Project Management

The Gap Between PM Need and PM Investment

Andy Jordan is President of Roffensian Consulting S.A., a Roatan, Honduras-based management consulting firm with a comprehensive project management practice. Andy always appreciates feedback and discussion on the issues raised in his articles and can be reached at Andy's new book Risk Management for Project Driven Organizations is now available.

As I continue to look at different elements of the new PMI Pulse of the Profession® 2020 Report that has just come out (you can download your own copy here), I’m struck by two particular statistics:

  1. 61% of respondents reported that their organizations provide project management training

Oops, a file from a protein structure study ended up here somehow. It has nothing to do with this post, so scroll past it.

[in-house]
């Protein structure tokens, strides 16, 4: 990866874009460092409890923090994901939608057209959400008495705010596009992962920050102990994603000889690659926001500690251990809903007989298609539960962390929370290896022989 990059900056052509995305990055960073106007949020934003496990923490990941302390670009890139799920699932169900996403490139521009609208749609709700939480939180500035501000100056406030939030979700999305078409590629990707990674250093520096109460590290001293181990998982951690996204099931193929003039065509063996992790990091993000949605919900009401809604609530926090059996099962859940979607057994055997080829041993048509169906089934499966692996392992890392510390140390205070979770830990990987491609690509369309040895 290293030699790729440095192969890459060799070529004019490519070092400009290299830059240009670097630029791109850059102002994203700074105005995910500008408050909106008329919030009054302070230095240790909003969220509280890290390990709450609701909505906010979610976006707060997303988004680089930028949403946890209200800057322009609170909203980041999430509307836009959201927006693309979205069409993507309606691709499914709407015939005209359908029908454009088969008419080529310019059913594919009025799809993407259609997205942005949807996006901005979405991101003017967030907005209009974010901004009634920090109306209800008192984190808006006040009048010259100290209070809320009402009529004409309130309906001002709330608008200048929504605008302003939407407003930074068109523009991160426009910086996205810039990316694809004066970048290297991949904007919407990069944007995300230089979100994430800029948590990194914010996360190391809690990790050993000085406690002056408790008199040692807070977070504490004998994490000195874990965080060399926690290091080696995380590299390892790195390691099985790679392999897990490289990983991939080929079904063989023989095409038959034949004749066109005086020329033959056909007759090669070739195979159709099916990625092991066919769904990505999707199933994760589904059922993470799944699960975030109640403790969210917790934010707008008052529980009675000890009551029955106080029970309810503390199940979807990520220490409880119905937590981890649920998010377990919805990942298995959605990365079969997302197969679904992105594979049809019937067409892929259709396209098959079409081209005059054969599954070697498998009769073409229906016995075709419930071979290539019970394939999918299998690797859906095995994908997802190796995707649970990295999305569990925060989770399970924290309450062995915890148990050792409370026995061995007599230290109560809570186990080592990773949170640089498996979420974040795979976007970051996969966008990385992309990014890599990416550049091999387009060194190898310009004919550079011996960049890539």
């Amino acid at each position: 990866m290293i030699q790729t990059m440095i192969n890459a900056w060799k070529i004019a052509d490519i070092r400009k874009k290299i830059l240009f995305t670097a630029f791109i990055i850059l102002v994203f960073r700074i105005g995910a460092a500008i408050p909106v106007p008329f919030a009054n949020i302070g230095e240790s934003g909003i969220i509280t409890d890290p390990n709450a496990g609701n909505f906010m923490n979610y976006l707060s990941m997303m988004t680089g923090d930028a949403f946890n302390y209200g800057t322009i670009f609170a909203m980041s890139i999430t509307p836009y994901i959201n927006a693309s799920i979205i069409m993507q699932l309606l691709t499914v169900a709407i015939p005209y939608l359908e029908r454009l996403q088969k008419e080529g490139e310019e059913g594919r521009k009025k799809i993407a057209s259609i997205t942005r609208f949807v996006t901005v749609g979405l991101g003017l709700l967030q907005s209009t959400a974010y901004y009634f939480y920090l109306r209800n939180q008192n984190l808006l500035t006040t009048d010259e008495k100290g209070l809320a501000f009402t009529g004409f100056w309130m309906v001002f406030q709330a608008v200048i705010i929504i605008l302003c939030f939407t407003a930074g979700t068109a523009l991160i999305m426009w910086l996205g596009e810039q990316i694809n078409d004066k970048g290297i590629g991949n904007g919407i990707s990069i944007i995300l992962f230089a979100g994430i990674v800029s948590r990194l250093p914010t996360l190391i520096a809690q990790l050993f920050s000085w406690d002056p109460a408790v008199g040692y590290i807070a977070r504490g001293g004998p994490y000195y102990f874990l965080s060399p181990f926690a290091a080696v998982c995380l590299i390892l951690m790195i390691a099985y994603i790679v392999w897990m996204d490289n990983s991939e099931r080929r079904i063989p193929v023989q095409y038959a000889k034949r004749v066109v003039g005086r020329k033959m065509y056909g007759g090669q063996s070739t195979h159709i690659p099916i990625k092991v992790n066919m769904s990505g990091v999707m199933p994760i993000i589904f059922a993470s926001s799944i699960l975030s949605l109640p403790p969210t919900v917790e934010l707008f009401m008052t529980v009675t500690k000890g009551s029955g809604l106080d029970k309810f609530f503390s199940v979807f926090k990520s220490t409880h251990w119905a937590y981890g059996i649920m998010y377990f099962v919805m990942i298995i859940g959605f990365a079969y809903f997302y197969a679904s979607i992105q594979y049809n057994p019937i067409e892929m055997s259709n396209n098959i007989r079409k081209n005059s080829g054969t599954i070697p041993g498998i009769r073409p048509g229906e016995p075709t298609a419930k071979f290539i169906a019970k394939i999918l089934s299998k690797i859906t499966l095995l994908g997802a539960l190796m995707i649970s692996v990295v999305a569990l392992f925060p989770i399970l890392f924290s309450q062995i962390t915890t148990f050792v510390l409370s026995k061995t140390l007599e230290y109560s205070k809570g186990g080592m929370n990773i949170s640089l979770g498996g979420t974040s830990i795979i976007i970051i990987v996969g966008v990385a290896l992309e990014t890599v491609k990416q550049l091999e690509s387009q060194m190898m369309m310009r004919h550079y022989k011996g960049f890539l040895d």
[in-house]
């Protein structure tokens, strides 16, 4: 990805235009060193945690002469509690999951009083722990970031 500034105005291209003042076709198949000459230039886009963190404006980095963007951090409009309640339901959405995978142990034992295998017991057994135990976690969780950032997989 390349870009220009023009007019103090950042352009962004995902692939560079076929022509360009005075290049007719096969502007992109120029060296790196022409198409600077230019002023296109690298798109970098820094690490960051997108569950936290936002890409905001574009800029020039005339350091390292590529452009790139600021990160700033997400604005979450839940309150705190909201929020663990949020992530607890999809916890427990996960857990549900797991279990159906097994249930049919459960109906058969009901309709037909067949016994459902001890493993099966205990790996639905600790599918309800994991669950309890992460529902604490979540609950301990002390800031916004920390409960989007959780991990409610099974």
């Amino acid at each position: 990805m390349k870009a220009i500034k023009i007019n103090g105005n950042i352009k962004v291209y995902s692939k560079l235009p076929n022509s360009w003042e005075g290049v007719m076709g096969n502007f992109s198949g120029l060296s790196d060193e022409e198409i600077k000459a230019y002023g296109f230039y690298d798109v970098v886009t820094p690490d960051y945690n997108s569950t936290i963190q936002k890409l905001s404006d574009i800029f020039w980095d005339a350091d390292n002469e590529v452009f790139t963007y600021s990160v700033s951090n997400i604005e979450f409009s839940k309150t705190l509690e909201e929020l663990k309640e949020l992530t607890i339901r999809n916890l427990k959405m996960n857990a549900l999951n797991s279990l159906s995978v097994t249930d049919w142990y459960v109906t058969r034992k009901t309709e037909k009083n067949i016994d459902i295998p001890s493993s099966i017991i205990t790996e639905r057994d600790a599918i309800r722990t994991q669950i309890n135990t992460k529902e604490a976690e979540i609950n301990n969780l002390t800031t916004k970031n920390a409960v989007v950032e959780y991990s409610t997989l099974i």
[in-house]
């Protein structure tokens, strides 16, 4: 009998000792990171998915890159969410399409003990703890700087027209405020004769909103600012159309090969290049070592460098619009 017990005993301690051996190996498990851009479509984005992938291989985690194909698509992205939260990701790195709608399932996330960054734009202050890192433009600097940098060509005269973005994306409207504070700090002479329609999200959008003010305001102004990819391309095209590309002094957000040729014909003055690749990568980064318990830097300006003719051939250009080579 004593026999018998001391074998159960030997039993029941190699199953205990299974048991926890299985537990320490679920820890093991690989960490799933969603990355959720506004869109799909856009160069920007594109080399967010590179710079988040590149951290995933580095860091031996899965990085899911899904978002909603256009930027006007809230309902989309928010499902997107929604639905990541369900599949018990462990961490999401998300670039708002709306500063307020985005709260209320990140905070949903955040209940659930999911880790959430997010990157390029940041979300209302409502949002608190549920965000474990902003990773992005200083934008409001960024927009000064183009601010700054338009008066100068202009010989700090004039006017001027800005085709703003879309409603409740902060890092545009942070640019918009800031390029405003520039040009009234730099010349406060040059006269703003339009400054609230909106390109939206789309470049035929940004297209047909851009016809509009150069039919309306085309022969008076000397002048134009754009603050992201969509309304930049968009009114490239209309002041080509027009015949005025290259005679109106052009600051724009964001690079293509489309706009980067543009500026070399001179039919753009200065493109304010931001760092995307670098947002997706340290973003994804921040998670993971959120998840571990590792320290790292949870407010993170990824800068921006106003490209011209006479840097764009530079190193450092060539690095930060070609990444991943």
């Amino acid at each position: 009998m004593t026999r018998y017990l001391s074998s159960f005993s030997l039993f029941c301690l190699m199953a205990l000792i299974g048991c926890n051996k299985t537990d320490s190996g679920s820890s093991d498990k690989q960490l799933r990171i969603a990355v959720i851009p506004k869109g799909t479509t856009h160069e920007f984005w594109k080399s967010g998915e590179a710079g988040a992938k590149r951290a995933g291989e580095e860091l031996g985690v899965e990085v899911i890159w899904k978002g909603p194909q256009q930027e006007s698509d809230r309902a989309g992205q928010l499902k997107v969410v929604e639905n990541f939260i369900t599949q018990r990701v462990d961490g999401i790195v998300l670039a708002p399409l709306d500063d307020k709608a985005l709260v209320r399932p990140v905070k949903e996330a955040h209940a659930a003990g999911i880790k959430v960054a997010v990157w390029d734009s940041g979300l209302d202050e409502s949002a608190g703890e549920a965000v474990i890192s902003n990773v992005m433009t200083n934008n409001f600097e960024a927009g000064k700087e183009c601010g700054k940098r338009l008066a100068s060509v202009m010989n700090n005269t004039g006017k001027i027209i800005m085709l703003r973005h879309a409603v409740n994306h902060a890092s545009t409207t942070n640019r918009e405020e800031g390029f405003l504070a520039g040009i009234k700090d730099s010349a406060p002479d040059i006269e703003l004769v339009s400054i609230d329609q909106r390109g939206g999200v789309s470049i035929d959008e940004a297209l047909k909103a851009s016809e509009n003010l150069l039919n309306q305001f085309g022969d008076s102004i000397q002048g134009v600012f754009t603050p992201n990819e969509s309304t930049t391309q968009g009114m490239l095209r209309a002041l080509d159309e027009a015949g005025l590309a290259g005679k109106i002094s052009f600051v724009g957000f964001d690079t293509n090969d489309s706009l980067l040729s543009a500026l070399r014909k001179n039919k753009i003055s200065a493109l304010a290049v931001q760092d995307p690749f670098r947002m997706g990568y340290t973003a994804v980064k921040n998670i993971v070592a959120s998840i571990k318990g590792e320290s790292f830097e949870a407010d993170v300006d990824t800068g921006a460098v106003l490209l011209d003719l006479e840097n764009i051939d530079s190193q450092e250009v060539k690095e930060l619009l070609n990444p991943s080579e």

2. 47% reported their organizations had a defined career path for project professionals

In some ways, those are encouraging numbers, but I can’t help thinking that they should be higher (and I suspect you do, too).

I know that there are some organizations—in fact some industries—where formal project management (agile or waterfall) is still uncommon, but that doesn’t explain why almost two in every five organizations have no project management training for their employees. And it certainly doesn’t explain why more than half of organizations have no defined career path for project professionals.

What exactly is happening?

Paying the price for commoditization
There’s no single answer to that question, but having spoken with a lot of different organizations and project managers, I think I know one of the major factors. In much of this, millennium project management has been viewed as a commodity function.

That is, for most initiatives, the project manager appointed was fairly interchangeable; there wasn’t a need to appoint a …

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